The long-awaited splash park, which is part of the Esquimalt Village Project, is on target to open at the end of May. Dawn Gibson/Victoria News

Esquimalt Village Project breaks ground

Splash park also to be ready by end of May.

There’s a lot of shaking going on at Esquimalt Municipal Hall these days, but that shaking is a sign of new beginnings.

The giant hole being dug in the ground on the former site of the public works yard and original municipal hall will soon blossom into a retail, residential and office space, along with a 10,000 square foot library — a project that’s been at least seven years in the making.

Every time acting Esquimalt mayor Beth Burton-Krahn drives by the site she can’t help but feel excited.

“I have to say I feel very satisfied because it has been a project that’s been on everyone’s mind for years and years,” said Burton-Krahn. “We’re happy to see this.”

The process for the Esquimalt Village Project (EVP) began in 2005 with a goal of creating a lively town centre and distinctive public space for the community. Consultants were brought in with concept ideas, but council opted to focus on other properties instead. The focus, however, shifted back in 2008 when there was a change in the economic climate, so council started doing everything it could to get the property ready for a developer.

In early February, council gave the project early budget approval so staff could start relocating transformers and underground electrical services and get rid of the playground equipment. The next phase was remediation of the site, which Burton-Krahn said should be done within the next week.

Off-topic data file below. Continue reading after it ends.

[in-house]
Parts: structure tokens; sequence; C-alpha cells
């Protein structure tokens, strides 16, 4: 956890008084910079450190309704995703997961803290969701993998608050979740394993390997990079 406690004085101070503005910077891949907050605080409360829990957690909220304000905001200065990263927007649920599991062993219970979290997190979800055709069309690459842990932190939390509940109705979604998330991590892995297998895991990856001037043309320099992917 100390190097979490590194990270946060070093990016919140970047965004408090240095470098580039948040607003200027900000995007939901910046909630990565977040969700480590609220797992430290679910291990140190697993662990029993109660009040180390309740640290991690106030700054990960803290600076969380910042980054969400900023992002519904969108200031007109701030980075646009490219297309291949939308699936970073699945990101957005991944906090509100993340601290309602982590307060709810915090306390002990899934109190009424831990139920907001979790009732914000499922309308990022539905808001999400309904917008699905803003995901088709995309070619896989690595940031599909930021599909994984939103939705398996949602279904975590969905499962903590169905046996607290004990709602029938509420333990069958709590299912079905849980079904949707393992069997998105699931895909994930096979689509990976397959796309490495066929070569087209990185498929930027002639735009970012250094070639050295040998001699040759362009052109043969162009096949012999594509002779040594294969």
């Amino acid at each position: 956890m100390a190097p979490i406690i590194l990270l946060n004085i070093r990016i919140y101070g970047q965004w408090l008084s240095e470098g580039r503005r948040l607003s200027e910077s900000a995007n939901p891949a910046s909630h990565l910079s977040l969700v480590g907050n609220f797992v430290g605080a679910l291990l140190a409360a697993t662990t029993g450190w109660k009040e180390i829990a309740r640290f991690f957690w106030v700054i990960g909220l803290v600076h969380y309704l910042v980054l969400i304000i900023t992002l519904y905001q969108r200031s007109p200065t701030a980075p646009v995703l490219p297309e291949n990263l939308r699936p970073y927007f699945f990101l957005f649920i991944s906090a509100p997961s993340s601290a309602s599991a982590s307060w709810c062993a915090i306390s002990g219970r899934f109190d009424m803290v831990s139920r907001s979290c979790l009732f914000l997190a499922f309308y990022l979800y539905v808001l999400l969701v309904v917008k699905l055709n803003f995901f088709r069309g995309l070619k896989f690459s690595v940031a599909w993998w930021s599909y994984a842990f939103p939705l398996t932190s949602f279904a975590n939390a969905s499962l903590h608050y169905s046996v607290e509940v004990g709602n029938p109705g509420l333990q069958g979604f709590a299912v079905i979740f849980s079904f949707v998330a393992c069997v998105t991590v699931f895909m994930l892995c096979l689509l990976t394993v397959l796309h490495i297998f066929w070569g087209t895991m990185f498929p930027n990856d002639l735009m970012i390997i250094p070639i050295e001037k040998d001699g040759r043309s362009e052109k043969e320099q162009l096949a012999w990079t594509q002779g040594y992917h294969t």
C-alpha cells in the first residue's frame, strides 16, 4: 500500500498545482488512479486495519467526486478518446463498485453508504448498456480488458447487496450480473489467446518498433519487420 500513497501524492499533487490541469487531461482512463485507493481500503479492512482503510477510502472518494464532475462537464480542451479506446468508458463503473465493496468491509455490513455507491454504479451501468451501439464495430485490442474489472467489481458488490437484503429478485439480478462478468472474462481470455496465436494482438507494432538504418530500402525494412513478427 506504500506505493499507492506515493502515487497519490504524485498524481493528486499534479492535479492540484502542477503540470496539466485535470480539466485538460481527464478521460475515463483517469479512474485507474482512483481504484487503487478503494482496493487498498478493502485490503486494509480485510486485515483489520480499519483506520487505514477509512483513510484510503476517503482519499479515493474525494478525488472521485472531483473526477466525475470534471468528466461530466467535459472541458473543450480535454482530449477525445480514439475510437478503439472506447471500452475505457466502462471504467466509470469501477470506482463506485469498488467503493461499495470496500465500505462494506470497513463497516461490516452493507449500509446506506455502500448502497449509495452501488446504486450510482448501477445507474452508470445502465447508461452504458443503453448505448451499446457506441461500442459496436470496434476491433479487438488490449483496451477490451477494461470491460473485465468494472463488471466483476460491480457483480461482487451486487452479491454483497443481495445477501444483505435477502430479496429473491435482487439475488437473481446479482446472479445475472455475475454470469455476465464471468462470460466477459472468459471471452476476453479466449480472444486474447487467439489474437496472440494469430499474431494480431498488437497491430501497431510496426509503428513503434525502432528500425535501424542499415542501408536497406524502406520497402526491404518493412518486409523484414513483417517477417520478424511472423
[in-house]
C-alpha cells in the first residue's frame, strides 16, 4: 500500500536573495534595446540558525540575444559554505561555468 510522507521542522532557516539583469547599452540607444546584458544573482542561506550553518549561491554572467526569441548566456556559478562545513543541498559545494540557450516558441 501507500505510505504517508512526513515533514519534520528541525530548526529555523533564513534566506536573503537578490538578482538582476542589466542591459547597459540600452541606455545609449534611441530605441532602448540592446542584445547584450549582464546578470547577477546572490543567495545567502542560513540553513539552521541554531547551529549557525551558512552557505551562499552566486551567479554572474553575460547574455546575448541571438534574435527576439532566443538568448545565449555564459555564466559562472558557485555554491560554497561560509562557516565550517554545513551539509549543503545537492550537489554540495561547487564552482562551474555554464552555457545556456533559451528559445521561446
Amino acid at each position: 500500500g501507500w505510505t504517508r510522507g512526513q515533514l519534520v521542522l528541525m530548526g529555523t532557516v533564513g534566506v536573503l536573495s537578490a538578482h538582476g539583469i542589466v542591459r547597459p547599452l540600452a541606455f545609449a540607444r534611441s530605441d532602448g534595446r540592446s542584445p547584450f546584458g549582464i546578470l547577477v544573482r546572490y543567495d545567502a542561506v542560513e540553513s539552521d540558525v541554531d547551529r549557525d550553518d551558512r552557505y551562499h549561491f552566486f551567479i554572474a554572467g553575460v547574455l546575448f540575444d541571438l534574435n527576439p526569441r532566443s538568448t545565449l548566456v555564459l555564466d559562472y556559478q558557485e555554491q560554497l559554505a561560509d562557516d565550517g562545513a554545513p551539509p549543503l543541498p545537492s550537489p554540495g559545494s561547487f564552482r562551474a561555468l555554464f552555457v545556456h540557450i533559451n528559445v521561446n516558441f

Development services will be at a council meeting with a permit on May 1, marking the transition of the project from township duties the developer, Aragon Properties. A ground-breaking ceremony is expected to take place shortly after.

The commercial building will be the first piece of the project, which also includes sustainable features such as alternative management methods for rainwater and energy, bicycle and pedestrian-friendly spaces with easy access to transit and green building concepts in all buildings and infrastructure.

The long-awaited slash park, located in the same area, is also on target to open at the end of May.

Burton-Krahn expects the community will start buzzing about the EVP once they start seeing it rise out of the ground. In the meantime, she’s urging the public to be patient with the construction process and park at the Archie Browning Sports Centre in the absence of the library parking lot at this time.

“Right now it’s okay, there’s a big hole and that’s a good sign, but we all get excited when we really see something starting to take shape,” she said. “There’s also just a sense that yeah, it’s been a long time coming so bring it on.”

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